The shocking statistic that 33 percent of food is lost or wasted—one out of every three calories—begs the question, what can food and beverage companies do about food loss and waste in their supply chains?
There is a long list of urgent and compelling issues that food and beverage companies are already grappling with in their supply chains—climate change, water, livelihoods, gender equity, the list goes on. Where does food loss and waste fit in the priority list?
With funding from the Rockefeller Foundation, the Sustainable Food Lab is working with partners to develop and test a set of metrics to be used in smallholder supply chains. These metrics help identify where food loss is an urgent issue and help companies evaluate and reduce food loss.
Working initially in three supply chains: with Technoserve on mangos in Kenya, the Alliance for a Green Revolution Africa on maize in Tanzania and the International Institute for Tropical Agriculture on sorghum in Uganda, the metrics are designed to:
- Make food loss more visible;
- Increase understanding of where food loss is avoidable; and,
- Learn more about what types of investments reduce the amount of food lost in a supply chain.
Providing a generic, adaptable measurement framework based on existing work on the ground will be useful to companies looking to prioritize and operationalize loss reduction in smallholder supply chains.
This effort is by no means the first of its kind. The amount of food loss occurring has spawned a wide variety of forums from the Food Waste Reduction Alliance to the FAO’s Save Food Initiative to the IFPRI platform commissioned by the G20 to the International Food Waste Coalition. Where the Food Lab’s work differs is that it focuses on quantification of losses and the impacts of loss-reducing efforts in smallholder supply chains.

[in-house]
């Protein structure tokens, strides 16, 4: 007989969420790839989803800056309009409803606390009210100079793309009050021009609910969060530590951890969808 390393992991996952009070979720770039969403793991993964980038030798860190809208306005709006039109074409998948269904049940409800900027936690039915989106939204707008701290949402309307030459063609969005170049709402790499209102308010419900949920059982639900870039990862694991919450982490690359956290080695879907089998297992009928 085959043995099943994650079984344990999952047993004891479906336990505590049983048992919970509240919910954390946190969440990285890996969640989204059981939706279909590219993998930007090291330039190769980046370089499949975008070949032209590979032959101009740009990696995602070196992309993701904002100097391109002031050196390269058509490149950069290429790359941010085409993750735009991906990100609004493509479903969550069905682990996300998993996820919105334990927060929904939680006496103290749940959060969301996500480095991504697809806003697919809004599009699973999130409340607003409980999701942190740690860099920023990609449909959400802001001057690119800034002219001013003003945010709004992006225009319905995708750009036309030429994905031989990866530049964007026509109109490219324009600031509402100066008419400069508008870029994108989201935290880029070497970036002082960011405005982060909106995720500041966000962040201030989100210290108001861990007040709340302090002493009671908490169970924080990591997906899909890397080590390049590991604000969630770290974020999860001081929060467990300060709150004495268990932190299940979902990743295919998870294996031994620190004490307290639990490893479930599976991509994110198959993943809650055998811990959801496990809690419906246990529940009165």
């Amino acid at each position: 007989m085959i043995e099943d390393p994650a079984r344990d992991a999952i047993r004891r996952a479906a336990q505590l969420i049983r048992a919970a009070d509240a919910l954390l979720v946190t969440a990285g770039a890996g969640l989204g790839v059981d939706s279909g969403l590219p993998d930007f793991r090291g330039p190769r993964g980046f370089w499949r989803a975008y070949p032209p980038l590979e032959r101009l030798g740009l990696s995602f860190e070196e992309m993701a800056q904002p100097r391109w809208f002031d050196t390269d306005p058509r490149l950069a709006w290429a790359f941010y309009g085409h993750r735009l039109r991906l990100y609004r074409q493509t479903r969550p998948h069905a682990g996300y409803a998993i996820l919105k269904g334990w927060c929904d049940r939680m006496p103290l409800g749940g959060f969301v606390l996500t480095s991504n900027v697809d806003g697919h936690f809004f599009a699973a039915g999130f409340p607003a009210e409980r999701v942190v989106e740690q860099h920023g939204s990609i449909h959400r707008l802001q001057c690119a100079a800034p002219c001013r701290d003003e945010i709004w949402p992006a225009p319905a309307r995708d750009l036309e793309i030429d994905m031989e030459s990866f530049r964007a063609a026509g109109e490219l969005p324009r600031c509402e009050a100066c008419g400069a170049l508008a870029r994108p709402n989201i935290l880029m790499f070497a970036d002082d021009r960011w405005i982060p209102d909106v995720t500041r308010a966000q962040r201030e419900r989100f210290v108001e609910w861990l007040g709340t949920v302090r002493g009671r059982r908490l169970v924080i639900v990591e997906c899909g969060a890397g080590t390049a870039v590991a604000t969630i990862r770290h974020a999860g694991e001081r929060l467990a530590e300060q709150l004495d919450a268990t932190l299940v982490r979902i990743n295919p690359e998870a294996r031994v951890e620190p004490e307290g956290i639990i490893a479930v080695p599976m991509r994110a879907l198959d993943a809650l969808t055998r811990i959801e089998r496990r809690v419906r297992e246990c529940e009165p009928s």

This work connects to other private sector partners through the Sustainable Food Lab’s Performance Measurement Community of Practice. Over the past 2 years, this community has developed a commonly accepted set of indicators and metrics for better understanding how smallholder supply chains can deliver more benefits to farmers. In this group, practitioners from the private sector, third-party standards, development agencies, NGOs, and lending organizations come together as a learning community for those responsible for reporting on supply chain development outcomes. Including a waste measurement framework alongside the current focus will allow interested companies to include food loss in their smallholder supply chain assessment to drive learning and ultimately, more sustainable supply chains.
Loss and waste is usually categorized two ways, by losses occurring at the farm level and in pre-processing and waste at retail and foodservice stage or by consumers.
On one end of the chain is the farmer, and on the other, the consumer. Reaching these points to influence food loss and waste is harder than tackling waste in one’s operations but essential to the larger picture of food waste. In fact, this is where most loss and waste occurs. Source: WRAP UK / Tesco UK food waste report.
The environmental impact is profound. According to WWF’s, Jason Clay, 23 percent of the world’s usable water gets wasted on this food and 10 percent of the world’s green house gas is created from wasted food.
Before a company can set goals and allocate resources to reducing food losses in their supply chain however, they need to be able to answer:
- Where are losses occurring in our supply chains, and why?
- What is the scope of the loss that is occurring?
- How will reducing food loss increase the sustainability of our supply chain?
- What types of loss reducing interventions work best for our ingredients and sourcing origins?
- Who would we need to partner with to address loss in our supply chains?
These are the questions being addressed in this project. For more information, or to get involved, contact Emily Shipman.